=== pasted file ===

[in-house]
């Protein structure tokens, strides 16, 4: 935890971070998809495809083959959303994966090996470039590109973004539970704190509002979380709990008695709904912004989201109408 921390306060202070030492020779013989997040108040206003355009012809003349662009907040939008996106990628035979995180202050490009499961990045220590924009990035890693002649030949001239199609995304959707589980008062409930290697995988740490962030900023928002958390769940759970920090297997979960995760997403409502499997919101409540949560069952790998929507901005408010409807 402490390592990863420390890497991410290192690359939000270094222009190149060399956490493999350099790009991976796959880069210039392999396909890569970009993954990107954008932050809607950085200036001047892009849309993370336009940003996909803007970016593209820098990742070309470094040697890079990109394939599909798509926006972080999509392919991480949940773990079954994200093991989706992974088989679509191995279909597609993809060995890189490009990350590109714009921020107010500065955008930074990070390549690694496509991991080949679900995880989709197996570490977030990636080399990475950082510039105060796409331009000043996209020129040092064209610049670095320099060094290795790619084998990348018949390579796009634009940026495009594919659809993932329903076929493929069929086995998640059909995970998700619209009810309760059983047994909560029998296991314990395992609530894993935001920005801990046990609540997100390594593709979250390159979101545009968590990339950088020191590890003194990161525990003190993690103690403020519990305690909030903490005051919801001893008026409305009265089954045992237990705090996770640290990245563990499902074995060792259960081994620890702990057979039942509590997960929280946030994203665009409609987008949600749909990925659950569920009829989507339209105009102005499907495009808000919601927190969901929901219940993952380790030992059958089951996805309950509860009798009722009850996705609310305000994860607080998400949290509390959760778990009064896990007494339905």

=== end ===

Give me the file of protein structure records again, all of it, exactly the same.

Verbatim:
[in-house]
């Protein structure tokens, strides 16, 4: 935890971070998809495809083959959303994966090996470039590109973004539970704190509002979380709990008695709904912004989201109408 921390306060202070030492020779013989997040108040206003355009012809003349662009907040939008996106990628035979995180202050490009499961990045220590924009990035890693002649030949001239199609995304959707589980008062409930290697995988740490962030900023928002958390769940759970920090297997979960995760997403409502499997919101409540949560069952790998929507901005408010409807 402490390592990863420390890497991410290192690359939000270094222009190149060399956490493999350099790009991976796959880069210039392999396909890569970009993954990107954008932050809607950085200036001047892009849309993370336009940003996909803007970016593209820098990742070309470094040697890079990109394939599909798509926006972080999509392919991480949940773990079954994200093991989706992974088989679509191995279909597609993809060995890189490009990350590109714009921020107010500065955008930074990070390549690694496509991991080949679900995880989709197996570490977030990636080399990475950082510039105060796409331009000043996209020129040092064209610049670095320099060094290795790619084998990348018949390579796009634009940026495009594919659809993932329903076929493929069929086995998640059909995970998700619209009810309760059983047994909560029998296991314990395992609530894993935001920005801990046990609540997100390594593709979250390159979101545009968590990339950088020191590890003194990161525990003190993690103690403020519990305690909030903490005051919801001893008026409305009265089954045992237990705090996770640290990245563990499902074995060792259960081994620890702990057979039942509590997960929280946030994203665009409609987008949600749909990925659950569920009829989507339209105009102005499907495009808000919601927190969901929901219940993952380790030992059958089951996805309950509860009798009722009850996705609310305000994860607080998400949290509390959760778990009064896990007494339905």